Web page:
I have a question.  How deep is the tuck you make with the basting stitch?  How far from the fold do you stitch?

ckevinb2001 wrote
on 20 Sep 2012 10:08 AM

Would love to reprint this in our guild newsletter before our upcoming quilt show.  Can/How do we get permission?

judy graczyk wrote
on 20 Sep 2012 5:46 PM

I have been utilizing premade sleeves for years.  I had a number of Antique quilts that were on loan for our state show, and of course no sleeves.  I made an enormous length, and then just started basting.  Luckily I took the leftover roll with me.  It always surprises me that entries arrive without the sleeves when this was clearly a requirement.....the good thing is that the sleeve can then be removed immediately after the show without damage to the quilt.

Jo A Barr wrote
on 21 Sep 2012 11:05 AM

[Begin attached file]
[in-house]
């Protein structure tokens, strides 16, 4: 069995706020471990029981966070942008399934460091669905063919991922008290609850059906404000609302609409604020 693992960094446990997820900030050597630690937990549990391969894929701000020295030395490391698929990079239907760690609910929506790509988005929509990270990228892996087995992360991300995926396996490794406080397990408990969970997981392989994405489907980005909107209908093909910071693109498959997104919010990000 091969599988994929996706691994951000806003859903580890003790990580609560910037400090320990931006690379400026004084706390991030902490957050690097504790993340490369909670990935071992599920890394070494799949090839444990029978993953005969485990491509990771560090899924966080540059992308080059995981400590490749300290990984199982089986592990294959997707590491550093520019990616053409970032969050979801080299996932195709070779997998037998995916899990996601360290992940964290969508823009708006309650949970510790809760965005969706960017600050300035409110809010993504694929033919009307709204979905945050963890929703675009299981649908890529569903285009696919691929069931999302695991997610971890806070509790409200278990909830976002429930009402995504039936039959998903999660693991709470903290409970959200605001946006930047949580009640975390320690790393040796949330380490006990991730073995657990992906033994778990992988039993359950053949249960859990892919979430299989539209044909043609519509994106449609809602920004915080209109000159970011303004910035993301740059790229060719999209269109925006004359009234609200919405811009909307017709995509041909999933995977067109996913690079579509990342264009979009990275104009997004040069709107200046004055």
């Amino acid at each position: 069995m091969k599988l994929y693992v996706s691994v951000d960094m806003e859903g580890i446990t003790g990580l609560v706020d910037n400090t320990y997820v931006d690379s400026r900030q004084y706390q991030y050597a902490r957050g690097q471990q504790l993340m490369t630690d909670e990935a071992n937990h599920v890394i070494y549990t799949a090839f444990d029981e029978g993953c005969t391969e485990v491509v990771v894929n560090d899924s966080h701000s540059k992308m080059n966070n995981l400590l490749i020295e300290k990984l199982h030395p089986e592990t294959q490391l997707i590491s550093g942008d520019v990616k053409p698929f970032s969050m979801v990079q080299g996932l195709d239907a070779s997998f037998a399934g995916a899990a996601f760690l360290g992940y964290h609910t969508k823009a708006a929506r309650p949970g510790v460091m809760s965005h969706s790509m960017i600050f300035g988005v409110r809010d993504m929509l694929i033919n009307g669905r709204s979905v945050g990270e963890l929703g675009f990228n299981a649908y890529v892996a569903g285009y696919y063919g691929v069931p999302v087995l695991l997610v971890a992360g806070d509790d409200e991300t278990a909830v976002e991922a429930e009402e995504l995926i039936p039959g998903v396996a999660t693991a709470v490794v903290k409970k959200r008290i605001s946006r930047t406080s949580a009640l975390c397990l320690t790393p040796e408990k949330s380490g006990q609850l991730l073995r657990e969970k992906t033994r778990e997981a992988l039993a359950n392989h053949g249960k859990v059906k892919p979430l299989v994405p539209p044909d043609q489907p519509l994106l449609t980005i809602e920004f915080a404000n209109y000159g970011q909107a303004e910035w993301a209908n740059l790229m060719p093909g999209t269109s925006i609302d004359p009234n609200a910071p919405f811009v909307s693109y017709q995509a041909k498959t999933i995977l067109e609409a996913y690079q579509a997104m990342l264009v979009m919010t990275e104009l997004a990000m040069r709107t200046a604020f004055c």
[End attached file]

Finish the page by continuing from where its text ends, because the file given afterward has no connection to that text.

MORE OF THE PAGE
A couple of years ago I saw premade sleeves sold commercially but I can't remember where and I've moved since then and still sorting out. Sorry but they can probably be found on internet. Since they are so easily made I didn't keep the information.   They were muslin.

I've been a long time subscriber of Quilting Arts.   Love it.  

ldunning wrote
on 23 Sep 2012 1:17 PM

It is easier to sew the raw edges in with the binding on the  machine & then you only have one edge to sew by hand!  The fabric should also be11" deep to accommmodate a 1x4 board that is used at most quilt shows.  If it is too tight the quilt could be damaged while they're hurrying to thread all those quilts thru to hang!

Lindy101 wrote
on 23 Sep 2012 2:34 PM